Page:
The overall rating of a review is different from a simple average of all individual ratings.
Share this review on
What would we do without the London Underground? Yes, we all complain about how bad it is, but just stop and think – Is it really as bad as it appears?
This review is not about prices or a history of stations or where they are or where they are going to. There is enough information for would be travelers to London from underground stations and the staff are generally very helpful. Yes they are! If you are traveling somewhere you can also telephone 0207 222 1234 – Just say where you are and where you want to go and the operator will be very helpful and will give you the direct route via tube and/or bus. There are generally free tube maps at the stations and maps of local areas. There are signs on the station to say the destination of the trains and in some cases how many minutes they will be. There will be a map on the station platform of the London Underground and good directions at the stations. The map shows stations with lifts for the disabled. As stations are being updated these are being installed. Toilets are very few and far between due to vandalism and other activities that may happen in these places. If the train stops for a while between stations there is often a pleasant voice informing you of the problems. Sometimes these little information snippets are a clear delight, so comical.
This review is my thirty three year experience opinion. Come on now that must count for something.
As an oldie always says, When I was young….. Yes when I was young, mini skirts and hot pants were in fashion, and those escalators at some of the stations are very high, so top points for the designers –who were probably men. For the combination of a mini skirt and an escalator must have made many a weary male traveler quite happy, in fact it probably in some cases left them with the hot pants! When I think I used to make my skirts from half a yard of fabric or less.
The kids loved the escalators in those days, when they could whiz down the center hand rail – they were the days before the adverts and small barriers were put up, now children have to go to theme parks for a decent ride. All the wooden escalators have disappeared due to the fire at Moorgate and they were awful, small things would get lodged in between the wooden slats and woe betide anyone in their high heels, standing tip toe from bottom to top – in a mini skirt as well. This was quite a balancing trick, left hand pull the back of the mini skirt down, right hand hold the rail.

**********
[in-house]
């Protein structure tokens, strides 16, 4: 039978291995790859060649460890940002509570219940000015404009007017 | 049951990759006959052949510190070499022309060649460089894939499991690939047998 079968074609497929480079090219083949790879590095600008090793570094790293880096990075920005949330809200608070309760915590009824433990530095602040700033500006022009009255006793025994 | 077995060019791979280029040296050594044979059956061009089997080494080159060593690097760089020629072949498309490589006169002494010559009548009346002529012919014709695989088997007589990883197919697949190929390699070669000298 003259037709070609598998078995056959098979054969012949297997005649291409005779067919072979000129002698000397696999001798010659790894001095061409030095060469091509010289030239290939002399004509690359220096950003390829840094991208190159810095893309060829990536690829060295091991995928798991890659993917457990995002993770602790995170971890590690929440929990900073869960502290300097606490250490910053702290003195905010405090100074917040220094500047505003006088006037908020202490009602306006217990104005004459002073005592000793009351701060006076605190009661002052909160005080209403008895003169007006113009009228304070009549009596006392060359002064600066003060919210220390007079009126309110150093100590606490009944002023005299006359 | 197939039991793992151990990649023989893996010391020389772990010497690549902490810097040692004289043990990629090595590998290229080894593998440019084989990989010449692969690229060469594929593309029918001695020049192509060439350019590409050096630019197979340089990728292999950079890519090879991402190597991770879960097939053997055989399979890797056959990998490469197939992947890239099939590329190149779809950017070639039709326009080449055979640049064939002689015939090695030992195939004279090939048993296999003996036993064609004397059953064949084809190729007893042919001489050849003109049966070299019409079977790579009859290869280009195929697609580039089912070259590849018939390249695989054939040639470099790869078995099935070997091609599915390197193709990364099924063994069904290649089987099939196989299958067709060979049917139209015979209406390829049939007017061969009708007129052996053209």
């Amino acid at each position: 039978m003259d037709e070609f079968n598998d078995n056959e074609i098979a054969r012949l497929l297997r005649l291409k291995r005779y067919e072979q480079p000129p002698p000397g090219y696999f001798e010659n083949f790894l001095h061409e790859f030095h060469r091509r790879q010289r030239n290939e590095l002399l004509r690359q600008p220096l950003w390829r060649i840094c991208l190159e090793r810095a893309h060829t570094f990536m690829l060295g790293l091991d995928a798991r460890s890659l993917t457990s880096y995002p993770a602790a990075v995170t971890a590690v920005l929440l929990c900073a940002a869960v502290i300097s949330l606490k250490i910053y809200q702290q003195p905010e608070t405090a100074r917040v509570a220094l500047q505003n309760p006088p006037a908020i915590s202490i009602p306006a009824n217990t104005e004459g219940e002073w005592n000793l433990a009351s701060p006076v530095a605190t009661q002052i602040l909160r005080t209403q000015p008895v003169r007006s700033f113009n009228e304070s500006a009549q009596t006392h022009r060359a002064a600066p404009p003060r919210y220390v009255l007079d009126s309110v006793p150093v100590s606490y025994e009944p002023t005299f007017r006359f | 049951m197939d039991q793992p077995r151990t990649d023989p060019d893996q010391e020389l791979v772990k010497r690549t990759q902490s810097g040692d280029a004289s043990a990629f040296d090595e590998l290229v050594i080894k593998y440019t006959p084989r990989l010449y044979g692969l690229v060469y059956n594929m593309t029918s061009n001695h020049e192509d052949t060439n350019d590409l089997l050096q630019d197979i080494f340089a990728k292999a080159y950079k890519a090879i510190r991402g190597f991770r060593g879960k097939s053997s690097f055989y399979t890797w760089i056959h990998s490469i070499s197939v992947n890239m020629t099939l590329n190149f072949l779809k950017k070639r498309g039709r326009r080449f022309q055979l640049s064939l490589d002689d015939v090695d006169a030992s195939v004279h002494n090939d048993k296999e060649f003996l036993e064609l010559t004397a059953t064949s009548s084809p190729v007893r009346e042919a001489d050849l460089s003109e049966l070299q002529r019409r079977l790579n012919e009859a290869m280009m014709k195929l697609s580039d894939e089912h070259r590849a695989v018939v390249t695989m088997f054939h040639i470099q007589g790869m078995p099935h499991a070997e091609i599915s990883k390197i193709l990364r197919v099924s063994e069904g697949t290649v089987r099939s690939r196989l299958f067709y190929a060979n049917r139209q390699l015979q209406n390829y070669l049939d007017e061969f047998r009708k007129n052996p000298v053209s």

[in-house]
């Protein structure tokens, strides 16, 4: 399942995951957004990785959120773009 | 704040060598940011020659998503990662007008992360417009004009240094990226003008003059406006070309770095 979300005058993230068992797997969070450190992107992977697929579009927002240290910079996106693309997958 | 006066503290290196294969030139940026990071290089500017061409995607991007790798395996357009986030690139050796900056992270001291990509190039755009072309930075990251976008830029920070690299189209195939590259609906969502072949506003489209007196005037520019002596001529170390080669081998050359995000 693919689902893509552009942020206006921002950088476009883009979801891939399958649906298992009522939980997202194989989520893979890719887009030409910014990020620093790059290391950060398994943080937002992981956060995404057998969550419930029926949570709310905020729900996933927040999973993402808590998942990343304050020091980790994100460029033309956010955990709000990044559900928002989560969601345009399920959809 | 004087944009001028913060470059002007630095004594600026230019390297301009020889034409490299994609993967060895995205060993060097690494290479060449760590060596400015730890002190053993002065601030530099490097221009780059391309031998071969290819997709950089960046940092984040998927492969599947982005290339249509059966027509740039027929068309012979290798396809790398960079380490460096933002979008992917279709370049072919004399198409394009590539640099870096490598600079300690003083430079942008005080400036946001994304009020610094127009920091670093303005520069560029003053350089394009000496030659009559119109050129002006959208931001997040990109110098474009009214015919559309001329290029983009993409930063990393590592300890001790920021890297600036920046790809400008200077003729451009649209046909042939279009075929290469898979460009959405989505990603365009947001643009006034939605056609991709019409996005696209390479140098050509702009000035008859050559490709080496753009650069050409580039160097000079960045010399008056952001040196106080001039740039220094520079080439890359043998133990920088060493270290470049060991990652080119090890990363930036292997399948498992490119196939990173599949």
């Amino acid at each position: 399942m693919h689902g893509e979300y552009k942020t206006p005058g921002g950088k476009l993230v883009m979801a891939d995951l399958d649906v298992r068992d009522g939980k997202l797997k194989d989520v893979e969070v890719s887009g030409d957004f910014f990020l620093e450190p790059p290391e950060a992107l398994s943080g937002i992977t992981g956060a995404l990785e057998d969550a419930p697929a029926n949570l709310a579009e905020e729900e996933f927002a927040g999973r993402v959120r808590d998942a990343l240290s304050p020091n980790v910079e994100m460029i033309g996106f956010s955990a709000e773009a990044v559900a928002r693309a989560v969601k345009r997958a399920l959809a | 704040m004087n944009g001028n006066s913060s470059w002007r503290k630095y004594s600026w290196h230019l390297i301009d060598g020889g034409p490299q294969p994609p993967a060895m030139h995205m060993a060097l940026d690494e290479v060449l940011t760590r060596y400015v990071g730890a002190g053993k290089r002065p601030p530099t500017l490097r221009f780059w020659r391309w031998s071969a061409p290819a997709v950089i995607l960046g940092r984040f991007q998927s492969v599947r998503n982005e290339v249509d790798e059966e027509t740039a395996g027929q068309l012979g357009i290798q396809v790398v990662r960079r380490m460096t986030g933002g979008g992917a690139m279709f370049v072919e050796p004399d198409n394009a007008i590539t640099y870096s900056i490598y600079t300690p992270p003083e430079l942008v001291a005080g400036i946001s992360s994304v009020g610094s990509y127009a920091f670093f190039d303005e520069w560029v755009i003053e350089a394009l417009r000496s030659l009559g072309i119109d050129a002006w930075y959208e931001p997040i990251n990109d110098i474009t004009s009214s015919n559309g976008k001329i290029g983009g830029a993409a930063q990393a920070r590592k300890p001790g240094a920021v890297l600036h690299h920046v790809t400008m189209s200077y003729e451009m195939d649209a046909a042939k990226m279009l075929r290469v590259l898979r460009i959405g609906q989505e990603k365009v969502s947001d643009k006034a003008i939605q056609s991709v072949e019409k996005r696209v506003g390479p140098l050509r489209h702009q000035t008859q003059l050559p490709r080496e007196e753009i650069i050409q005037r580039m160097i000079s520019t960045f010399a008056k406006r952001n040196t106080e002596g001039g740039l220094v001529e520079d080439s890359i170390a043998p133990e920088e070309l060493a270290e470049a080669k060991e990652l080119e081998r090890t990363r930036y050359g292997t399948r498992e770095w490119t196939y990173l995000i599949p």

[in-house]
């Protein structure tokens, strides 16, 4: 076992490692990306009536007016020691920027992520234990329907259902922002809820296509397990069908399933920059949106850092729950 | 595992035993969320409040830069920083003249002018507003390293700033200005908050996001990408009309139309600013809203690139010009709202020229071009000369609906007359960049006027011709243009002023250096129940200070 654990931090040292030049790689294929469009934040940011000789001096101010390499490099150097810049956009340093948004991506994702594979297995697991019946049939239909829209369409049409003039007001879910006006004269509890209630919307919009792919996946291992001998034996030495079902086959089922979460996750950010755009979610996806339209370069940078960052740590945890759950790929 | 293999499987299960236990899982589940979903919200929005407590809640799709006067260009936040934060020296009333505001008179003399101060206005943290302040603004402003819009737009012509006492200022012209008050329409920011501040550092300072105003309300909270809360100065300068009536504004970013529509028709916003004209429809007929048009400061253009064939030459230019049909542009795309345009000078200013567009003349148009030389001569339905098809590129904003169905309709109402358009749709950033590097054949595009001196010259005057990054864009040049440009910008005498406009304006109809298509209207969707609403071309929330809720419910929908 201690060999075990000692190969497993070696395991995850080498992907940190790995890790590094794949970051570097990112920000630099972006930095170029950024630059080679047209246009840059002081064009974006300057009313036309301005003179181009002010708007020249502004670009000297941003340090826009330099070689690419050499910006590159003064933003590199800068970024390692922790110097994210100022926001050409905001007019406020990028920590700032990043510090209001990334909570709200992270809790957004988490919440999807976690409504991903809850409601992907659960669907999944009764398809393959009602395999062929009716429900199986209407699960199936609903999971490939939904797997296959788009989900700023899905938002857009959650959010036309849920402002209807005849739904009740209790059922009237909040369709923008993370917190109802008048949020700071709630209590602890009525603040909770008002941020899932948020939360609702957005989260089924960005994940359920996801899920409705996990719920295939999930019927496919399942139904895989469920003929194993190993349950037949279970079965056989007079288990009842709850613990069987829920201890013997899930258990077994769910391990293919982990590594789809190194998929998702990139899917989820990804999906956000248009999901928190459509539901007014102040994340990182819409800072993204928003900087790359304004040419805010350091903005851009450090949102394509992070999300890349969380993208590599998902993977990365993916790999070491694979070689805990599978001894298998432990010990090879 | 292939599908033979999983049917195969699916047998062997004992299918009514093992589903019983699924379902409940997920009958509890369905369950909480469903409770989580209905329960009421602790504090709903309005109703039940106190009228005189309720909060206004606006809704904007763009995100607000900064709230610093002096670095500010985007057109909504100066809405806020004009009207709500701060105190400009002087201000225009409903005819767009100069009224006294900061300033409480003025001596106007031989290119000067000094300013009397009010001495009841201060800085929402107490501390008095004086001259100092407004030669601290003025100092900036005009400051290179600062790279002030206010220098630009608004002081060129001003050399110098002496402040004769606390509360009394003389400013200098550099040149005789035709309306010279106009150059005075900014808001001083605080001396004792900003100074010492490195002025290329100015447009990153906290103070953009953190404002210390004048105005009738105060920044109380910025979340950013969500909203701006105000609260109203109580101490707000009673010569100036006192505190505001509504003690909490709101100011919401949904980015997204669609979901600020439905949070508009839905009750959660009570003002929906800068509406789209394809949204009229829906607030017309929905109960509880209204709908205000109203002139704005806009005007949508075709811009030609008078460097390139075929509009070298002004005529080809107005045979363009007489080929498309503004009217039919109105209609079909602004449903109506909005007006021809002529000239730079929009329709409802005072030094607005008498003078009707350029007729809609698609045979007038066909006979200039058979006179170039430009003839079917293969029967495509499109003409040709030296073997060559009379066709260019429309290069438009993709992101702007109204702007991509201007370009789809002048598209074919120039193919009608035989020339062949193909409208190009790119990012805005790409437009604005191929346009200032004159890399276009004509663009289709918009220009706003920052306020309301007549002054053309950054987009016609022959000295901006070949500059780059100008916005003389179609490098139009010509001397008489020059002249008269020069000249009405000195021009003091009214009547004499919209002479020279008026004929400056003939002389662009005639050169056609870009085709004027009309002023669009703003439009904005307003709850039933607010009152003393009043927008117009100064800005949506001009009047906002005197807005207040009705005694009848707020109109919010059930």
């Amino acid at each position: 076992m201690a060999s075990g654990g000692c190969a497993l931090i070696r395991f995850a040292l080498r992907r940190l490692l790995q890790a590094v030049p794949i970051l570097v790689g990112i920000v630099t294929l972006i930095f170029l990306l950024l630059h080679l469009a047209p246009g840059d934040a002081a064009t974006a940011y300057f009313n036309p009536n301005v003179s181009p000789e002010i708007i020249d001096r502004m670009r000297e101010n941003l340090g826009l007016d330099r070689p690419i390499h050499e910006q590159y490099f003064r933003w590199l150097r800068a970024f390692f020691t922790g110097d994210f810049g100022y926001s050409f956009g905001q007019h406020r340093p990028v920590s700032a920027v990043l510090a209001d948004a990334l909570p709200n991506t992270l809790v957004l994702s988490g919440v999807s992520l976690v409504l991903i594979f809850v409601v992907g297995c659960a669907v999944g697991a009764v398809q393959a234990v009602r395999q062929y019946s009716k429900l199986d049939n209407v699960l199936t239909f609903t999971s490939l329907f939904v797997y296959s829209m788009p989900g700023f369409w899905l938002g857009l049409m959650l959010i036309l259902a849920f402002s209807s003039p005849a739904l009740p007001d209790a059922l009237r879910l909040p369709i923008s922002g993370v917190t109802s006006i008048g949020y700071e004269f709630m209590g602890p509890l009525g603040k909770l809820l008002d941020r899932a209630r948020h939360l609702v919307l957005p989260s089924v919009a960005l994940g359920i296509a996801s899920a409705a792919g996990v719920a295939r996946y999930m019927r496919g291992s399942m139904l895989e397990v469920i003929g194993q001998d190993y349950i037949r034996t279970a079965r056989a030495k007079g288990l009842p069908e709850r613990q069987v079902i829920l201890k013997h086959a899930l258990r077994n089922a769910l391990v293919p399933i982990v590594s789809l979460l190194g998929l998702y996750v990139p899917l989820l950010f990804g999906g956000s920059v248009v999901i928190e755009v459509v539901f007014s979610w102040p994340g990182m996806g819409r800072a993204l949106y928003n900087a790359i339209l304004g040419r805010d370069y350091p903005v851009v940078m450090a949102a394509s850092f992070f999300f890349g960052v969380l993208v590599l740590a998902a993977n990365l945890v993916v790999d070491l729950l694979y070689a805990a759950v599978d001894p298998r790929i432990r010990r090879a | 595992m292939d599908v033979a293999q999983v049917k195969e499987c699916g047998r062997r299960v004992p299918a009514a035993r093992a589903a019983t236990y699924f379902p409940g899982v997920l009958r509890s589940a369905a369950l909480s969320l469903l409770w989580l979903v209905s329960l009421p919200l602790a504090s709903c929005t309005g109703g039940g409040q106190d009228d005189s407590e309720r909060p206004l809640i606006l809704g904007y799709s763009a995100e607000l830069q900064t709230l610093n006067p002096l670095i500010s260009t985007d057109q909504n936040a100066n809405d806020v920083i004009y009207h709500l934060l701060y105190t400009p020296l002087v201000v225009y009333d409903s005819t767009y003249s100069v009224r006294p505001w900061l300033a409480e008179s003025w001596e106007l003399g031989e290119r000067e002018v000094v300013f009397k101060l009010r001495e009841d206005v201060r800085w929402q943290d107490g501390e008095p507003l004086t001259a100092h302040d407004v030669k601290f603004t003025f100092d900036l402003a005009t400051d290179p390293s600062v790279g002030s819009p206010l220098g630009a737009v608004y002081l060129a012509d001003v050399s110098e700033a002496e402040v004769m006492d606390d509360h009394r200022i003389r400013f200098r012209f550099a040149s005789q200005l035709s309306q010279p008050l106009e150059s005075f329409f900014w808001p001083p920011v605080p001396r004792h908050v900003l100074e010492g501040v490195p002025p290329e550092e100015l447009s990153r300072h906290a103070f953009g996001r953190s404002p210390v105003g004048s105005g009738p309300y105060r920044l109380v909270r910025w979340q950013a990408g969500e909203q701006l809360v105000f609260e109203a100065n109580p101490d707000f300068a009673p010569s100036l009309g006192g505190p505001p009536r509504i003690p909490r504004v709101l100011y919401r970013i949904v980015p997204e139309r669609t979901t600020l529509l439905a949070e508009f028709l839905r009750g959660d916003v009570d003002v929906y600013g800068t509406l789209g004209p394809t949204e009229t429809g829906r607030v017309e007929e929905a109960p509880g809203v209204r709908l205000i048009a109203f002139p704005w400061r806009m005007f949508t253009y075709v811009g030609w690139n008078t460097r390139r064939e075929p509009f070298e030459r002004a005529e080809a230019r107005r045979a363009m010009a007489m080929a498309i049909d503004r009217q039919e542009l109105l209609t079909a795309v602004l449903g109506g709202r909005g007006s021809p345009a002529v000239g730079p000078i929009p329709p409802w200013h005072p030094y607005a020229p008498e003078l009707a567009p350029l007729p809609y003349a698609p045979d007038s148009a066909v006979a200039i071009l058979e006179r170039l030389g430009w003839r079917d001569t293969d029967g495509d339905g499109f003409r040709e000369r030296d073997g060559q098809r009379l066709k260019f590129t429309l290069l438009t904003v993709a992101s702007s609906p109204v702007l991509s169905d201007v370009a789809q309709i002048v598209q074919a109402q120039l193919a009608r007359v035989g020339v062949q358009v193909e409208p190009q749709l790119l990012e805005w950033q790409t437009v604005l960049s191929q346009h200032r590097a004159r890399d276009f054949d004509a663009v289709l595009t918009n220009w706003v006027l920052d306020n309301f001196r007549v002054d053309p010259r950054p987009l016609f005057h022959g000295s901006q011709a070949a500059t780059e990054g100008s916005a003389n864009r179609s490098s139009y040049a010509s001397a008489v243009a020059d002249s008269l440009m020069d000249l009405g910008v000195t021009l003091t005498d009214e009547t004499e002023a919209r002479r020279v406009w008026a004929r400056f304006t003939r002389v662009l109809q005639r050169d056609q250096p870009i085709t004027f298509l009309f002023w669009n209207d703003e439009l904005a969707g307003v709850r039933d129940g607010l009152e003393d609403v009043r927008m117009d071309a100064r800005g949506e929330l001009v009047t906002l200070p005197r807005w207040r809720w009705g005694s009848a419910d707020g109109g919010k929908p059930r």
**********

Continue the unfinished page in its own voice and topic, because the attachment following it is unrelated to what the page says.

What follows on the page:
There have always been pick pockets, I remember traveling on the Northern Line with my boss in the 1970’s and she had her purse stolen from her handbag.
I have often seen men with their wallets literally hanging out of their pockets, mainly tourists I may add and I have stopped them and told them to be careful. I have always been thanked; surely they must have the same problem in other countries. I can remember my first wage packet, wicker baskets were very fashionable. I bought a basket for about 5 shillings, that was a lot of money then but I still have it now –thirty three years later! Can you imagine using one of those now by the time you arrive at your destination it would be empty!
Every one complains about the seats and how uncomfortable they are, a few years ago I flew to Egypt and believe me I would rather sit in an underground train for an hour than sit in a confined space for five hours. On the plane I did not have the choice to get off every couple of minutes. Well, maybe I did but they would not open the doors!
When it is hot and my underground train is actually traveling over ground I ensure I sit near a window door, at the far end of the carriage. Then I either sit or stand near that... Not always possible but mostly I have no problems. The trains which travel underground do have air conditioning although I do find them noisy and bumpy. In the old days we would have sat on a horse and carriage/coach and it would have been bumpy, long and smelly. (This was long before I was born – so do not get confused here!) You see there is some improvement; in most cases it is quicker.